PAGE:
2 - Decreases interest fees charged on lines of credit
When managing cash flow, many businesses turn to lines of credit when they face a deficiency in their cash. Depending upon the stage of your business, a line of credit can be expensive. If your business is in its early stages, a line of credit offered by a lender may be close to 30-40% APR. As an alternative, if you can increase the efficiency of your collections process and gain access to your customers’ cash quicker...then you can avoid the higher costs of working capital.
3 - Decreases time spent by employees on collections
One of the most important aspects of a receivables management process is the system. If your company can document and map the process and roll out a clear path for collecting payments, then your operations are going to be more efficient. Thus, employees will not have to scramble to collect overdue payments and time won’t be wasted on strategies for collecting overdue invoices.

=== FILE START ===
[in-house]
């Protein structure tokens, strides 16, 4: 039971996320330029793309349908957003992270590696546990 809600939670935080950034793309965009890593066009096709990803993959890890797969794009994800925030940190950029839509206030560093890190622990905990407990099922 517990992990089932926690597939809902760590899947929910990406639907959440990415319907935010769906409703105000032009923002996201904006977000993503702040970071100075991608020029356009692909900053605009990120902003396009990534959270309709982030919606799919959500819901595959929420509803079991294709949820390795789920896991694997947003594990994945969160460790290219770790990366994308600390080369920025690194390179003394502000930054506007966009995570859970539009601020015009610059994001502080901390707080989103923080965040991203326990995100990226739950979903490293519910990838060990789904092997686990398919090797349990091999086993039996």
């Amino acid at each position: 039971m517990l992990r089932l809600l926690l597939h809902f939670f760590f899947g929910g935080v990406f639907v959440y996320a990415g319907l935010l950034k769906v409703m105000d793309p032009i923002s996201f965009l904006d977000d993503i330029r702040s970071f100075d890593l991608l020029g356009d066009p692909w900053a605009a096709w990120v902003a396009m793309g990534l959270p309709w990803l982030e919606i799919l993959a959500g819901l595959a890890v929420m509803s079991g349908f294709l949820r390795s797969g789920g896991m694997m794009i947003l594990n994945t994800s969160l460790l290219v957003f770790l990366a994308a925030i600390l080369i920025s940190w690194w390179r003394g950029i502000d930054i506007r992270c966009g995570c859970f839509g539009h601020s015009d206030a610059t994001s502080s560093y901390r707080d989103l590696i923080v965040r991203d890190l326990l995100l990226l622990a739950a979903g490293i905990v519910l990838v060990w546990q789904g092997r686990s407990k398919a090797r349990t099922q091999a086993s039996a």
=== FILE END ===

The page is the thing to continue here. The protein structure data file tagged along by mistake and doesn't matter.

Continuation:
Ultimately, cash flow is one of the most important drivers of growth for a small business. By implementing an efficient receivables management process and collecting payments according to your payment terms, you have the ability to unlock extra cash for your company and invest in growing. Use the cash you have on-hand to invest in advertising, launch a rebranding effort, invest in supplies and more.
Our guest contributor Tristan Pelligrino is a lifelong entrepreneur who has founded several small companies. He started his career as an IT consultant working for large organizations like PwC, IBM, and Oracle. After an early career in consulting, Tristan branched out to create a leading regional video production company and digital marketing firm, and he is now focused on spearheading financial management with small businesses at Receivable.io.